When they take Server A offline, the site visitor trying to buy stuff from you loses everything in their shopping cart, as their session data is no longer available. When this happens, a user might give up and go somewhere else, losing your business... not ideal. If you have a basic brochureware website then site visitors losing their session cache might not be an issue. If, on the other hand, you have a website that has elements of e-commerce, or a sale funnel then for most businesses this loss of data is unacceptable.

Website releases can also cause issues on a single node architecture. Whenever you deploy code into production, an IISRESET will occur and all session data will be lost. When companies hit a certain size, having downtime during code deployments is undesirable. If you run an e-commerce website that makes £100,000 an hour, if you lose all your customer's shopping basket data whenever you deploy code, you will lose your company a lot of money. In these situations, strategies like load balancing and resource sharing become vital parts of the website's architecture.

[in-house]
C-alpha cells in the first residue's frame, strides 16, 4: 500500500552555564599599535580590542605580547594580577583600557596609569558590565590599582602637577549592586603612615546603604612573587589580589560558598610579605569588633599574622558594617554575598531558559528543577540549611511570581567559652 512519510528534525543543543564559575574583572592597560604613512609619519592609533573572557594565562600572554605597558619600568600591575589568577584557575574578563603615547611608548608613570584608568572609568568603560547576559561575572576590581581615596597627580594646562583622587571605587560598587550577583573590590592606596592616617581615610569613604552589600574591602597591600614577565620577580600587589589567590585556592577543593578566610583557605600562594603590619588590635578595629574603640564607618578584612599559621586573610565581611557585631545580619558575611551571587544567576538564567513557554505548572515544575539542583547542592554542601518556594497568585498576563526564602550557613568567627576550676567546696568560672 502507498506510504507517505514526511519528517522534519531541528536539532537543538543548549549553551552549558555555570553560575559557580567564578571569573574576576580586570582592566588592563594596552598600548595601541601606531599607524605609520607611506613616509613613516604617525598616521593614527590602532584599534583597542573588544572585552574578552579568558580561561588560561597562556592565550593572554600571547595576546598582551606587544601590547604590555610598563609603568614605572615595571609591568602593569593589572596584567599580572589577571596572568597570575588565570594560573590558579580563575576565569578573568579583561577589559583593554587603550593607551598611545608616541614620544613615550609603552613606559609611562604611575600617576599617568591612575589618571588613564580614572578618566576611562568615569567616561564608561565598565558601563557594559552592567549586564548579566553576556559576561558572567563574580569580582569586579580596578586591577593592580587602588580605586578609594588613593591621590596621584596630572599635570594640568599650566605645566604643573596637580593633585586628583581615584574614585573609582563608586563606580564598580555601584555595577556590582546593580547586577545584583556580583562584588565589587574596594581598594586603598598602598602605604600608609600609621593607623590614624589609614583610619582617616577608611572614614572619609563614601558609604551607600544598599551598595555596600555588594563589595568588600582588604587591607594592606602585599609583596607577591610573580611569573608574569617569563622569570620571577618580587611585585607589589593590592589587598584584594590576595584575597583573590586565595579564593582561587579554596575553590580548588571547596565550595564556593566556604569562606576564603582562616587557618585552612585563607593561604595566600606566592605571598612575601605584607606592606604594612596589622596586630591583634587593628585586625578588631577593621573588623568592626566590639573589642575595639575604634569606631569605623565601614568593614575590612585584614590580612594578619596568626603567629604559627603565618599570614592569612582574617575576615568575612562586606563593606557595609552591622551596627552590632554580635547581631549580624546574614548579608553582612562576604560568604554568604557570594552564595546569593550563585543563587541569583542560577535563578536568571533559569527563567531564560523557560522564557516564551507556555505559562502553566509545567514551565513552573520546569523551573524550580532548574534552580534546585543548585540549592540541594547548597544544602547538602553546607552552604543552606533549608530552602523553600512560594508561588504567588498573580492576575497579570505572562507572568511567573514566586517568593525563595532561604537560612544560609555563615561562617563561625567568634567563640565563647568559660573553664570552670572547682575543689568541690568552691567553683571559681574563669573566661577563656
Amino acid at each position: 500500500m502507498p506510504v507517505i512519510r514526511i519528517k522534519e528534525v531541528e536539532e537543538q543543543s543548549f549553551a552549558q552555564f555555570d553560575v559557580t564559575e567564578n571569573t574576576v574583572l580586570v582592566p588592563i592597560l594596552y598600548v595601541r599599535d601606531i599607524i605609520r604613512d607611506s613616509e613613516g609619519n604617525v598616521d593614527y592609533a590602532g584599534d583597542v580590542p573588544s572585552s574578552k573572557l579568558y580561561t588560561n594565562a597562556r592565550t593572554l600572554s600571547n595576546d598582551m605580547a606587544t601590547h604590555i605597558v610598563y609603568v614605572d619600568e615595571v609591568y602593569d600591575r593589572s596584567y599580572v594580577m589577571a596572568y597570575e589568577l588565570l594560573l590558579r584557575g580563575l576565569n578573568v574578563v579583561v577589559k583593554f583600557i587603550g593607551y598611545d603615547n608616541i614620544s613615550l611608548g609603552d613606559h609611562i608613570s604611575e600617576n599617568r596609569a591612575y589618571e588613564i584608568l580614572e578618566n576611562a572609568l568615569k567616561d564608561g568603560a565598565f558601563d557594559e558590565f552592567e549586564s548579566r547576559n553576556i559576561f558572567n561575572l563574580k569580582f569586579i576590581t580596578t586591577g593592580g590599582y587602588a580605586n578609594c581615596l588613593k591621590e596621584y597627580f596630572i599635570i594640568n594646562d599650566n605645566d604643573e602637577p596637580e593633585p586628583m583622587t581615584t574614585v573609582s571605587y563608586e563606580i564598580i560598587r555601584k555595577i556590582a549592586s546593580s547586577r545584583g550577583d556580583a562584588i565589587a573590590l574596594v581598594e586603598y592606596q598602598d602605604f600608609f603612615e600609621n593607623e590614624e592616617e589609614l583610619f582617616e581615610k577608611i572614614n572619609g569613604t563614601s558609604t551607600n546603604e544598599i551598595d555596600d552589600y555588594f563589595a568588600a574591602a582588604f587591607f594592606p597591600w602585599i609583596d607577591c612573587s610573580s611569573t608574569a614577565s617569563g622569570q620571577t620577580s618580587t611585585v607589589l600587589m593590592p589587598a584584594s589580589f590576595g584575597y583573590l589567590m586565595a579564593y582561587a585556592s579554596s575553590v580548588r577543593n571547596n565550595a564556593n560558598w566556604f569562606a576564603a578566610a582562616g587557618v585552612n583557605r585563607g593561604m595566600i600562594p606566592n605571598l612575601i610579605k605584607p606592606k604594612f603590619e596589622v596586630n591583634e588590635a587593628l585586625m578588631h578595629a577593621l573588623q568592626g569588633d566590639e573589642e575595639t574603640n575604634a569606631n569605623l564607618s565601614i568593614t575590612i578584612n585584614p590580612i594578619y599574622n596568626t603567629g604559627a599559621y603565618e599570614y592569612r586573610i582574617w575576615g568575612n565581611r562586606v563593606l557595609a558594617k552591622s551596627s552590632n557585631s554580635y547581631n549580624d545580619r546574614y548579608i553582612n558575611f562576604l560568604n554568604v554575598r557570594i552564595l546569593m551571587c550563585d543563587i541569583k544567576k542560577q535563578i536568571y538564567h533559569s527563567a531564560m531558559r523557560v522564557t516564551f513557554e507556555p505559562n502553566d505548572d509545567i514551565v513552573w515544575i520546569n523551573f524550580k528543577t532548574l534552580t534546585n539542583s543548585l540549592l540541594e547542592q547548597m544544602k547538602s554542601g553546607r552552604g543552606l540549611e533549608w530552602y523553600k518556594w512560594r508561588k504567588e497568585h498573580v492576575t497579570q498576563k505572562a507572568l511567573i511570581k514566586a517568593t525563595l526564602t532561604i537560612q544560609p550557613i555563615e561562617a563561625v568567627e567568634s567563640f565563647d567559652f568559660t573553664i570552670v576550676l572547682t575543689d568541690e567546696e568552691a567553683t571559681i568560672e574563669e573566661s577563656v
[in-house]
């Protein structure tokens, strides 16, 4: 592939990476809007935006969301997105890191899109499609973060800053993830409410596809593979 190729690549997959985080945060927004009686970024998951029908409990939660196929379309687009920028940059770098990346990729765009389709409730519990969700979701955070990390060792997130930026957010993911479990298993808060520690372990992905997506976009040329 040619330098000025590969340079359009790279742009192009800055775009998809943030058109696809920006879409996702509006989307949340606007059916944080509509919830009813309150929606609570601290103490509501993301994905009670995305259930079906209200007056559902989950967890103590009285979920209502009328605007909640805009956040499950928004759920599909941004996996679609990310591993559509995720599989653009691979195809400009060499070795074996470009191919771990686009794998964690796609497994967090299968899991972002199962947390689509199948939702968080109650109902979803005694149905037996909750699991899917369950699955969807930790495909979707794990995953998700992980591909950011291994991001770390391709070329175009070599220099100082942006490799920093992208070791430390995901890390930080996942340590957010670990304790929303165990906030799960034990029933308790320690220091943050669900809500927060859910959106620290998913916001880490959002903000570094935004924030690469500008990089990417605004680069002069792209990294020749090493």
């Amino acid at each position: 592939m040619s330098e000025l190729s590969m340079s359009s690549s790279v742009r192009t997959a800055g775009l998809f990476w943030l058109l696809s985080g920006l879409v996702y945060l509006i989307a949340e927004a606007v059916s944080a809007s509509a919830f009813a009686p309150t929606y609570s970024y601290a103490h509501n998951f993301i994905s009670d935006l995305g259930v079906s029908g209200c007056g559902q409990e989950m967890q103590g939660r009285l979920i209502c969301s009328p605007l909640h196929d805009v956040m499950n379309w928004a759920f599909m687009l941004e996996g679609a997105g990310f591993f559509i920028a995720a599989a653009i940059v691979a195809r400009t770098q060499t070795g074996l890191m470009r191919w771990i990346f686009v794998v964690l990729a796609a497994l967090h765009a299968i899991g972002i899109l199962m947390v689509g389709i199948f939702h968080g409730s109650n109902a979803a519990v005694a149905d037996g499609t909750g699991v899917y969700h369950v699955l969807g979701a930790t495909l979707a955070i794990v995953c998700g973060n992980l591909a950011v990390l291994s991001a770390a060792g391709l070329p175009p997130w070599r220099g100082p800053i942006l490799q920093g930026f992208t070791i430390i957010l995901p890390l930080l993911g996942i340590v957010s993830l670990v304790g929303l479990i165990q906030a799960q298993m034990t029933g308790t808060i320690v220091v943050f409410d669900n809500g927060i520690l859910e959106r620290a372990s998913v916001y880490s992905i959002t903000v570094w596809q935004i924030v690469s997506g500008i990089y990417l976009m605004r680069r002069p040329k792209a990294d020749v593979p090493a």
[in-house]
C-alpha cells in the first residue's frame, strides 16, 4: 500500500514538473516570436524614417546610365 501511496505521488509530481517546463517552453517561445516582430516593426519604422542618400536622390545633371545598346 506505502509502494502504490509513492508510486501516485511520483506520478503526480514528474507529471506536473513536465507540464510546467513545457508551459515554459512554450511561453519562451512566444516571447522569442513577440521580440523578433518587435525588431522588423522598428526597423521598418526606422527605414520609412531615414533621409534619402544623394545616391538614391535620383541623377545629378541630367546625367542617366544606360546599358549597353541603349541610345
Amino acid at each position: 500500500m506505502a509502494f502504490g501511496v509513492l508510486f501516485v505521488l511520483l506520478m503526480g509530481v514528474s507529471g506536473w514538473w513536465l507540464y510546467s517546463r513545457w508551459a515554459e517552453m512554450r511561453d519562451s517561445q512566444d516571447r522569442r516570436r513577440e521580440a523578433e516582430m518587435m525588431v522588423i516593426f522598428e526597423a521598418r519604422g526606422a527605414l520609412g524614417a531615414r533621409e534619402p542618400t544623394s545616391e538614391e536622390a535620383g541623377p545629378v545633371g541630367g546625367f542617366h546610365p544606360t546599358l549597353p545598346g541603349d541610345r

This situation will not be acceptable for many companies. You will need to configure your architecture to use a shared storage solution for session data. Sharing your session storage between all of your nodes in the cluster will mean that no matter which node a site visitor navigates to, they will get access to the same sessions data. Perfect 💋